on saturday i went to the market early, while the boys were still asleep, to make sure i would get some strawberries before it got too hot. (it was seriously in the 80's all weekend, and STRONG sunshine too!) i actually met the produce-boy that i buy most of my veggies from every week. as soon as i walked up to him, he said, "how did you enjoy your ice cream?"

"excuse me?" i said.

"your ice cream," he went on. "i was standing right next to you in line yesterday at the ice cream shop. you were wearing a striped shirt."

"you were? oh, i'm sorry! i guess i didn't recognize you without this table of vegetables here! my name is amber. now next time you see me you can say hello."

so, isn't that great?! it's another story about how i'm starting to meet people outside of the setting that i'm used to seeing them in... it's people in my neighborhood at the market, at the ice cream shop, at the train station, at the beer cafe around the corner, etc. it makes me feel more at home. (and, as it turns out, rick -- the produce-boy -- lives literally around the corner from me. we're neighbors! yay!)

but that was a tangent. okay, sorry. so after the boys woke up, we went back to the market together, this time to buy potting soil and herbs for our achtertuin. we got three giant basil plants (which we broke up before we planted), a pot of chives, and a HUGE bucket of daisies, which are my favoritest flower ever. Ever.

afterwards we rode into enschede to return shep's bike and then hung out at a bar near the old church and had a couple of belgian beers in the hot, hot sunshine. seriously. it was hot out there. then i took the train home and shep rode my bike back to hengelo, and we all ate dinner together. then we walked around the corner and shot some pool for a couple of hours. home early so shep could get a full night's sleep.

he left bright and early on a lovely sunday morning, and flew home without much inconvenience despite a big nor'easter battering d.c. that day. we miss him already.

Sunday, April 15, 2007

spring break! (luxembourg)

after the major disappointment which was luxembourg city, we were quite happy to get in our car and drive through the lovely countryside of luxembourg. unlike the netherlands, luxembourg does not have a very extensive train system, so we were forced to drive instead of taking public transportation. this turned out to be a great way to see the country, because we were able to tool around on all these quaint little back roads and take our time whenever we wanted to stop and take a picture. (some of these pictures were actually taken from inside the car -- the roads were too narrow to stop to take a picture, so adam had to quickly snap them while i would drive as slow as i could without upsetting the people right behind us.)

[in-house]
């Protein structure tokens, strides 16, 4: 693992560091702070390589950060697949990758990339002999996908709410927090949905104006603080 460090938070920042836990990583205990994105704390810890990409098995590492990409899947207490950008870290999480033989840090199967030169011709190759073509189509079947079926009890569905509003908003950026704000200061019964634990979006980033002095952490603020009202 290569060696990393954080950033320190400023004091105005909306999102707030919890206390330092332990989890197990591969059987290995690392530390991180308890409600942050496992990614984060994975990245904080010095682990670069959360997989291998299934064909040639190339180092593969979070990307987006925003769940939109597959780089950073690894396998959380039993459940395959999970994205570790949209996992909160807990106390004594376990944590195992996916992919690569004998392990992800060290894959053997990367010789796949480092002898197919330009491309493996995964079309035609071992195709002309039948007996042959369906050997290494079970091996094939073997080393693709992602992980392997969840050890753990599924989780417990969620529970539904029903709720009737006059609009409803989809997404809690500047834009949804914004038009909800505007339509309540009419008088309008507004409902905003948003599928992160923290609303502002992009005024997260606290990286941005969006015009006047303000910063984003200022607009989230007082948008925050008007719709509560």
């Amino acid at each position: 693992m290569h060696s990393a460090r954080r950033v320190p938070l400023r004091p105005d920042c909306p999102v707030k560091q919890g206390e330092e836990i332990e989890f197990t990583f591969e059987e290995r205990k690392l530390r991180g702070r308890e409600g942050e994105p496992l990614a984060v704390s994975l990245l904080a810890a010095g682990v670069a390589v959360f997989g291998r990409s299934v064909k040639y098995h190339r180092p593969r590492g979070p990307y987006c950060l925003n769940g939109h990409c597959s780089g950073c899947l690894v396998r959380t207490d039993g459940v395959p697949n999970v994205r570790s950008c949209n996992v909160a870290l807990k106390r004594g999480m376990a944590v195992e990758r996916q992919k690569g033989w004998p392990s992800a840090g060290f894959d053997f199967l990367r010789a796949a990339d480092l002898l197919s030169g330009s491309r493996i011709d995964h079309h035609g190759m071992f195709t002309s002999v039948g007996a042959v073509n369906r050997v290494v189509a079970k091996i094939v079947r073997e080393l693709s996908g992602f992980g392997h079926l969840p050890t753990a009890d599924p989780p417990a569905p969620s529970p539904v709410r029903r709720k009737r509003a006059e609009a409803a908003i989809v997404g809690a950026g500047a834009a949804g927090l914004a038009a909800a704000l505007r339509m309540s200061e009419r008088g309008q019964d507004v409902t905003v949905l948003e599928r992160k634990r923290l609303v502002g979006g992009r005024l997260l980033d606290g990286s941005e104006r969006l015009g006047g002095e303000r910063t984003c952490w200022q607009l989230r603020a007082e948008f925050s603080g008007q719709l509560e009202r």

the weather was really bad, but it almost added to the mystery of luxembourg. it was so gray, and so cold, and so wet, that the hues of the church steeples and the shade of the forests and fields really stood out.













luxembourg is almost exactly like what you think of when you think of europe: cozy houses, picturesque churches, hills, fields, forests, castles, vineyards, tiny little streets made out of stone or brick, etc. we'd be driving along this winding, narrow, dark road through the forest, up a hill, and then reach the top and the view would open up, and we'd be all "oh, there's a castle!" and then we'd drive around the corner, down another hill, down to the bottom, where the view would open up again, and we'd be all, "oh, there's another castle!" and so on.

















we came across a really fascinating castle almost accidentally, so we decided to stop and have a picnic in our car while we looked at it. it wasn't open for visitors yet since the tourist season wouldn't start for a few more weeks, but we were able to watch the construction crew do some maintenance work on this old, 11th-century castle.






adam: when you're repairing ruins, how do you know when to stop?
amber: just before it's finished.










(a chapel that was inside one of the castles)









(take a right to get to germany!)




we were able to walk inside one castle, which was virtually empty, so we got to take our time and linger in the halls and in the dungeon and take as many pictures as we wanted. it overlooked the town of vianden, which i'd like to stay at next time.












oneoftheprettiest places we saw was the wine country of luxembourg, right on the border with germany. it followed the plump and winding mousel river: vineyards to our left, which was luxembourg, then the river to our right, and on the opposite bank were more vineyards, but they were in germany. the road hugged the river for most of our drive, and it was fun to see what surprise was lying around the corner every time we made a shift in direction.













we stopped for dinner in a little town that i can't remember the name of, and then drove to a bar along the river where we both drank the local white wine, to celebrate adam's 30th birthday which was that very same day! fun!